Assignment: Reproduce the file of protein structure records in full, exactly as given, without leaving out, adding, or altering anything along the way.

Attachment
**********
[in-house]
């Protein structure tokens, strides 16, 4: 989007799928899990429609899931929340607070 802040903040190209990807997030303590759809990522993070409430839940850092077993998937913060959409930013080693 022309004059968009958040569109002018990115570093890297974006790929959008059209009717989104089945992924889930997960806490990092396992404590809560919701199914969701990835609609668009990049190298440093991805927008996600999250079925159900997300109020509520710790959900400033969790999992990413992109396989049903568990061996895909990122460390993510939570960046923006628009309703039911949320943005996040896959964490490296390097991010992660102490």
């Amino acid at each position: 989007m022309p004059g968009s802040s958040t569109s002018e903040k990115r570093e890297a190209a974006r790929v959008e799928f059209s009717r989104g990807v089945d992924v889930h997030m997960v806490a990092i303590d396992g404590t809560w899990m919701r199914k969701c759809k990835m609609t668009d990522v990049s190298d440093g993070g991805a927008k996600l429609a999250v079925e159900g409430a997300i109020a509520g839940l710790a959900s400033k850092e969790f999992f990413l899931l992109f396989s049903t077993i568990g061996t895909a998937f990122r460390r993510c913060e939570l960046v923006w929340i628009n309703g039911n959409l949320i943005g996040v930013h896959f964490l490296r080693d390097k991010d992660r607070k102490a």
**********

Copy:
[in-house]
């Protein structure tokens, strides 16, 4: 989007799928899990429609899931929340607070 802040903040190209990807997030303590759809990522993070409430839940850092077993998937913060959409930013080693 022309004059968009958040569109002018990115570093890297974006790929959008059209009717989104089945992924889930997960806490990092396992404590809560919701199914969701990835609609668009990049190298440093991805927008996600999250079925159900997300109020509520710790959900400033969790999992990413992109396989049903568990061996895909990122460390993510939570960046923006628009309703039911949320943005996040896959964490490296390097991010992660102490």
């Amino acid at each position: 989007m022309p004059g968009s802040s958040t569109s002018e903040k990115r570093e890297a190209a974006r790929v959008e799928f059209s009717r989104g990807v089945d992924v889930h997030m997960v806490a990092i303590d396992g404590t809560w899990m919701r199914k969701c759809k990835m609609t668009d990522v990049s190298d440093g993070g991805a927008k996600l429609a999250v079925e159900g409430a997300i109020a509520g839940l710790a959900s400033k850092e969790f999992f990413l899931l992109f396989s049903t077993i568990g061996t895909a998937f990122r460390r993510c913060e939570l960046v923006w929340i628009n309703g039911n959409l949320i943005g996040v930013h896959f964490l490296r080693d390097k991010d992660r607070k102490a």